“Epicentro” is a lovely new tone poem to Cuba, as it is now, the Cuba behind the propaganda from within and without.
Havana is shown in all its worn, grimy impoverished glory and the people in all their vibrant, increasingly outspoken and testy semi-isolation. Long abandoned sugar refineries that once supplied Coca-Cola and crumbling housing dating back to the Spanish American War, the Eisenhower era American cars and the Soviet era trains, famed in many a travelogue, blend into this impressionistic sketch of the island After Fidel.
European writer-director-narrator Hubert Sauper (“We Come as Friends,” “Darwin’s Nightmare”) uses the idea of “Cuba as the epicenter of three dystopian chapters in human history — slavery, colonialism and the global projection of power.”
And the film, although loosely organized and more concerned with capturing arresting images, pays lip service to each of those.
The main focus is children, as we see Cubanschoolkids study dance and entertained by a silent film lecture/magic show that packs in the prehistoric landmarks of cinema — “The Kiss,” Melies “A Trip to the Moon” — and the earliest American “propaganda” films, about the destruction of the U.S.S. Maine and American intervention/invasion that chased out the Spanish colonizers.
The lesson? That history and media can be “faked.” And by the way, the “norteamericanos” “liberated Cuba,” no matter what happened between the two cultures in the 120 years since, no matter what you’ve been taught in school.
“Lies! All lies!” the little children shout, in Spanish with English subtitles.
Sauper follows European tourists into swank hotels and bars, and around town on a tour bu. And he visits apartments one could only call hovels. The gulf between “tourist” Havana and the real city is underlined when he stages an attempt to have a guest play the “daddy” of two adorable, neatly turned-out but dark-skinned kids so that they can swim in the four-star hotel’s pool.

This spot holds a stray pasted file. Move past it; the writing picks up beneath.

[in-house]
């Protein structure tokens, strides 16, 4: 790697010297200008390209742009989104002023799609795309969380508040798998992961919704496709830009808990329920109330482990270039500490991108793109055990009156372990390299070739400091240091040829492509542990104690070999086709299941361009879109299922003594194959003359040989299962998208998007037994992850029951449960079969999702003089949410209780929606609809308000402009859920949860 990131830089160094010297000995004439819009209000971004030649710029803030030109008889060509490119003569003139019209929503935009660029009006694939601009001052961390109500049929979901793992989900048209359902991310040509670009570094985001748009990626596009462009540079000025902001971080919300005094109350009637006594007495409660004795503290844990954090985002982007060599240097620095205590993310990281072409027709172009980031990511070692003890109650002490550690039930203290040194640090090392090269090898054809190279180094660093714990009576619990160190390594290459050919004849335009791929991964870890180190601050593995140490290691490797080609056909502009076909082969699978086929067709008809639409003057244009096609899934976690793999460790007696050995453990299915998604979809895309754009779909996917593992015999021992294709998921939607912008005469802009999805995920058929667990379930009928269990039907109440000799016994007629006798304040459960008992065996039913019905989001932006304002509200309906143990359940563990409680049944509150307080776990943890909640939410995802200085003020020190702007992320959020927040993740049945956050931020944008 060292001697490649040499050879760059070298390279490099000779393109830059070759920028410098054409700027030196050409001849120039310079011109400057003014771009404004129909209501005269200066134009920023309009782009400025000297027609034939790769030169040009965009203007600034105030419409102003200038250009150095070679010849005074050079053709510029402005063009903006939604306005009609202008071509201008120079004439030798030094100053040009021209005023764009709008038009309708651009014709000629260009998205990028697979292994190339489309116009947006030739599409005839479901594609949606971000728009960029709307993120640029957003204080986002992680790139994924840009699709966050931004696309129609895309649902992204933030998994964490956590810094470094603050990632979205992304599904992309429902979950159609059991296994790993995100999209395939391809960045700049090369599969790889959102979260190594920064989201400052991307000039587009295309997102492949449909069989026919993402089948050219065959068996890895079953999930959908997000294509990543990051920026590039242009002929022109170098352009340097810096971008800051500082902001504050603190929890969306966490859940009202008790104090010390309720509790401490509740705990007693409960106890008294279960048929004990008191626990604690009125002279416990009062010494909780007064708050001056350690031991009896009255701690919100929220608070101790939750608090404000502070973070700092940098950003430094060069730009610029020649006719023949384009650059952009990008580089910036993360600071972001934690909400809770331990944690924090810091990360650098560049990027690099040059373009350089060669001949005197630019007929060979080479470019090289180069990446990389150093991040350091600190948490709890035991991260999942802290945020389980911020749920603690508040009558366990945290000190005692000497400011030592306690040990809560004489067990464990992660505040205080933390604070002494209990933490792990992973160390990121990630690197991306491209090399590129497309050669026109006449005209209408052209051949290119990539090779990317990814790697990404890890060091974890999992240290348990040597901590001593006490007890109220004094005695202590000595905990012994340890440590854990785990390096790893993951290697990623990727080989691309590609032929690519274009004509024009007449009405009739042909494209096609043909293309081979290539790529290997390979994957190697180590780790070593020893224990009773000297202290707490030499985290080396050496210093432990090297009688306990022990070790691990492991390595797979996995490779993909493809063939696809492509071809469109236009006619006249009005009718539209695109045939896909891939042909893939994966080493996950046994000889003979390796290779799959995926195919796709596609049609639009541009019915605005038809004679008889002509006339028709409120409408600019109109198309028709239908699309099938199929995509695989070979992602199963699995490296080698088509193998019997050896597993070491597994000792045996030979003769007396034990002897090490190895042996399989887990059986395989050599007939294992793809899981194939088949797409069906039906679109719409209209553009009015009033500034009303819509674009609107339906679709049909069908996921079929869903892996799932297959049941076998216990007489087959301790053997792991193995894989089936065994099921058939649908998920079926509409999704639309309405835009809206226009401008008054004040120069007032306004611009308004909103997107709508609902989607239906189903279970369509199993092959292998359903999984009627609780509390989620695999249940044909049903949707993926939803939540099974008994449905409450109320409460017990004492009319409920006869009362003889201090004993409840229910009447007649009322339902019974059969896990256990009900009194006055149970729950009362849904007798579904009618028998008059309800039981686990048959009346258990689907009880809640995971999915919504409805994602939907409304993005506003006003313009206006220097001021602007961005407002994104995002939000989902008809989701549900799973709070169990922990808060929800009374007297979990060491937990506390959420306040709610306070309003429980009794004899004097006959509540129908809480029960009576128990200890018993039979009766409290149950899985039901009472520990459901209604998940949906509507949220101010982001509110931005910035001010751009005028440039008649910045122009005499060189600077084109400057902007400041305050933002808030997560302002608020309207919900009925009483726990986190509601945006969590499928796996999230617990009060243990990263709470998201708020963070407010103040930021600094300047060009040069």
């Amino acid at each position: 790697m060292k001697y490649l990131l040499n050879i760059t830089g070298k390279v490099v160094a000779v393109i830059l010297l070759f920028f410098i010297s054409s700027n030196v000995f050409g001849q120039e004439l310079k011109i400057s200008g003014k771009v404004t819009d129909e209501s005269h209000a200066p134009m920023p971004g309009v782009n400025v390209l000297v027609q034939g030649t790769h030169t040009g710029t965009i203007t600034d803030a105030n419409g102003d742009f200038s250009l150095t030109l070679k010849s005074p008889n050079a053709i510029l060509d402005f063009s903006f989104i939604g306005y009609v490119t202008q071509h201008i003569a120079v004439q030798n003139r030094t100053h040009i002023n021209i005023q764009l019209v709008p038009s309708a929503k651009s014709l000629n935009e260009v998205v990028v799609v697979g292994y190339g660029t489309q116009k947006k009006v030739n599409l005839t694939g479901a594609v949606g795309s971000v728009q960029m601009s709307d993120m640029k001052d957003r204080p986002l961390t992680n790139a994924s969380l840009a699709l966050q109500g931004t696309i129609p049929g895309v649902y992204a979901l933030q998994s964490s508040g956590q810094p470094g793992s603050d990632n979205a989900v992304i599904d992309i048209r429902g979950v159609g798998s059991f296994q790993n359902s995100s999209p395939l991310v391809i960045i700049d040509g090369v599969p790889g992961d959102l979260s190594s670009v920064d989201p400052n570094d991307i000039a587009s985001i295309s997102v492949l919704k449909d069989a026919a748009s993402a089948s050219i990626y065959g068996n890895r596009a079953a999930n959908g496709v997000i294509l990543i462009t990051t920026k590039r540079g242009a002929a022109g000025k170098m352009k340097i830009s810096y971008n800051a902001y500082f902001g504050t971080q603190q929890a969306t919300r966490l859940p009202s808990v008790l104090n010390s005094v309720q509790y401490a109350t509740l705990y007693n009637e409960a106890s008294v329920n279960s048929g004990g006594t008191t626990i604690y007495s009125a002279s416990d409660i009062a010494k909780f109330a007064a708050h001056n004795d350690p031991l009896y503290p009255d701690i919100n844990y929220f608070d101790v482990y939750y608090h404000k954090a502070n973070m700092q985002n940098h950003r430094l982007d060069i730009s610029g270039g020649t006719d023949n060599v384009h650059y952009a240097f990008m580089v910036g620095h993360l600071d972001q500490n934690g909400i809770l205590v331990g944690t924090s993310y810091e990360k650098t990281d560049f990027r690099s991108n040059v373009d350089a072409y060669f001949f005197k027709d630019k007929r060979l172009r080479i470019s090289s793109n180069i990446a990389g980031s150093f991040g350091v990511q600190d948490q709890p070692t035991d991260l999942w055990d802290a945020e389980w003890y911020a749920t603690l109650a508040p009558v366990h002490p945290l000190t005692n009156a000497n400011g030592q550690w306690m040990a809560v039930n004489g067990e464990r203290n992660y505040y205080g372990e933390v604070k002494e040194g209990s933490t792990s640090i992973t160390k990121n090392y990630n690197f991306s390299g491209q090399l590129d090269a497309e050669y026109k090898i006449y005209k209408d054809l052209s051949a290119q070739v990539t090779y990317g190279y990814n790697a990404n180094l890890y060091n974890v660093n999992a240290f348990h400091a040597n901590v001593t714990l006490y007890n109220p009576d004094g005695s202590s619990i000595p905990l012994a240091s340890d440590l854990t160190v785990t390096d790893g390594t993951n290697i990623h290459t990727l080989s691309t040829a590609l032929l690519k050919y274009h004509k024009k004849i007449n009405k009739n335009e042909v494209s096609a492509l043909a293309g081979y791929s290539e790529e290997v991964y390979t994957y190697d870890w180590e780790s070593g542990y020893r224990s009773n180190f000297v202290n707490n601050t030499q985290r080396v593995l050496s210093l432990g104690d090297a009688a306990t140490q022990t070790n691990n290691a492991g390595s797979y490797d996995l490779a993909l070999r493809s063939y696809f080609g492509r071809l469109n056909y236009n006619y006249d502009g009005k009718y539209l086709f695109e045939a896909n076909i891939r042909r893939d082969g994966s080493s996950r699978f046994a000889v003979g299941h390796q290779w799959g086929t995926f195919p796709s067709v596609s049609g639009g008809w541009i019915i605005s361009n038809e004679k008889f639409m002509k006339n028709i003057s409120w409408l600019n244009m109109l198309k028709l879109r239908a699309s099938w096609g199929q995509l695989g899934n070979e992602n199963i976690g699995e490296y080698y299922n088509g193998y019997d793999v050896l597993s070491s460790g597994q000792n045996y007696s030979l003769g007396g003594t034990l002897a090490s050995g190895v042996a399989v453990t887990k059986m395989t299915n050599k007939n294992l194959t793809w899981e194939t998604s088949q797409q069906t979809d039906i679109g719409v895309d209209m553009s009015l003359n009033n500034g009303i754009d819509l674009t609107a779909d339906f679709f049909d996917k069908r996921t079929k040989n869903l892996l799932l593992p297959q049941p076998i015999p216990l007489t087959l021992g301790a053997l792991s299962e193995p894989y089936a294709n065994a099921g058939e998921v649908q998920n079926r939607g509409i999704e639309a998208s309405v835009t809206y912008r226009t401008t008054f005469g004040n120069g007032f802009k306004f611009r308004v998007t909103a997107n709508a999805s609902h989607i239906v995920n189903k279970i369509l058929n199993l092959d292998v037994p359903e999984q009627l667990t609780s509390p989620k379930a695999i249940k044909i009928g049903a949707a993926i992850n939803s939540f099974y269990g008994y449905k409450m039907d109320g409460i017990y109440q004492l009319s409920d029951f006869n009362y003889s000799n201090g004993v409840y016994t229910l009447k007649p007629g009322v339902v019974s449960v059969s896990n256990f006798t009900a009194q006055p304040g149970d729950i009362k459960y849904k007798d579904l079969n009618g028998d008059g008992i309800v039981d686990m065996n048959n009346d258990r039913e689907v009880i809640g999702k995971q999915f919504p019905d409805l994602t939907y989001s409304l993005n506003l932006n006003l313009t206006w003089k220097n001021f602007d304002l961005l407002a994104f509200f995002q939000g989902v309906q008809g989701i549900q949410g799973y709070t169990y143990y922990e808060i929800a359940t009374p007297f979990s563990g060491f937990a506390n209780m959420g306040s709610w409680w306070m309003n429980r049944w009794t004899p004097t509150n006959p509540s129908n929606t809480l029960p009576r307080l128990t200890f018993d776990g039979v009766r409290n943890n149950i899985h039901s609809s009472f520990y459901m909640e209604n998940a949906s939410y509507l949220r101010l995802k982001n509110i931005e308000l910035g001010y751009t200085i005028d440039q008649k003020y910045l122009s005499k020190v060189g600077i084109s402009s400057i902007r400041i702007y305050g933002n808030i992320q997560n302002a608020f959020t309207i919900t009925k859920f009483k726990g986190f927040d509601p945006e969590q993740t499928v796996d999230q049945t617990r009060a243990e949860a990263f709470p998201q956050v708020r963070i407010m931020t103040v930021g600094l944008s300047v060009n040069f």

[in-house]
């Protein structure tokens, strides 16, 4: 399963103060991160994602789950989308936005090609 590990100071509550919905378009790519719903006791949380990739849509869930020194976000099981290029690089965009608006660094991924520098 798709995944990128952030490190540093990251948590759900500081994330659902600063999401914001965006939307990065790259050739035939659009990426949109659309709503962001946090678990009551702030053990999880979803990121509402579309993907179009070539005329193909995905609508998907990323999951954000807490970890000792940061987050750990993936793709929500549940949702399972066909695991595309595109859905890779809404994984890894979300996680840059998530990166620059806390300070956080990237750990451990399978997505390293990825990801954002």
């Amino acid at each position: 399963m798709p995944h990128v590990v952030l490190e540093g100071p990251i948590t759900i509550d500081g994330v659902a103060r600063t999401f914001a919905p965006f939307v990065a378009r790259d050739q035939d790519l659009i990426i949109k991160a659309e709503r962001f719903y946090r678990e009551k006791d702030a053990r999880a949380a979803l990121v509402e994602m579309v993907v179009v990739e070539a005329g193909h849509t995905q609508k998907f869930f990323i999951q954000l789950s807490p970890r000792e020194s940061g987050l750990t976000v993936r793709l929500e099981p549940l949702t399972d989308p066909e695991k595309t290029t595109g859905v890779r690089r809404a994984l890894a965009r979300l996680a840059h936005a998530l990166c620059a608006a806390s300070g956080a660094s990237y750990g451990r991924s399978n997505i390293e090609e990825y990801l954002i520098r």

“Not allowed, not allowed” the staff insist. With a camera present, they lose that argument. Racism, a vestige of slavery, is as evident there as anywhere else.
And Sauper spends a lot of time in conversation with women who seem to be sex workers, but who are outspoken critics of both U.S./Cuba relations, and of the limits of the lives in a country too poor to thrive without their former Soviet underwriters, and still under an American embargo on trade.
As “impressionistic” implies, it’s more a movie of impressions, quick sketches of street scenes — a photographer intruding on poor, private lives, captured by a cinematographer watching him do it, an old woman, singing along to “Bohemian Rhapsody” on her cell-phone in a back-alley bar so battered and timeworn that Columbus’s crew could have knocked back drinks there.
The children are given the screen time to recite long discourses on Cuban history and what they still don’t know about the outside world, just as isolated as their parents and grandparents were.
There’s just enough obesity, skin disease and bad teeth to make you question the marvels of the country’s famed socialized medicine. But the longer they’re kept from tourism and industrial investment and the further the Soviet subsidies drift into the past, that’s probably breaking down, too.
But whatever happens in the future, and there’s always a hint of “Cuba before it’s ruined by the US” to such films, Sauper has captured the island in the last days of Castroism (Fidel’s death is reported on TV) — lovely, crumbling, defiant and myopic, a “paradise” that has been tormented by the worst human history has had to offer.
MPAA Rating: unrated, profanity, alcohol
Credits: Written, directed and narrated by Hubert Sauper. A Kino Lorber release.
Running time: 1:48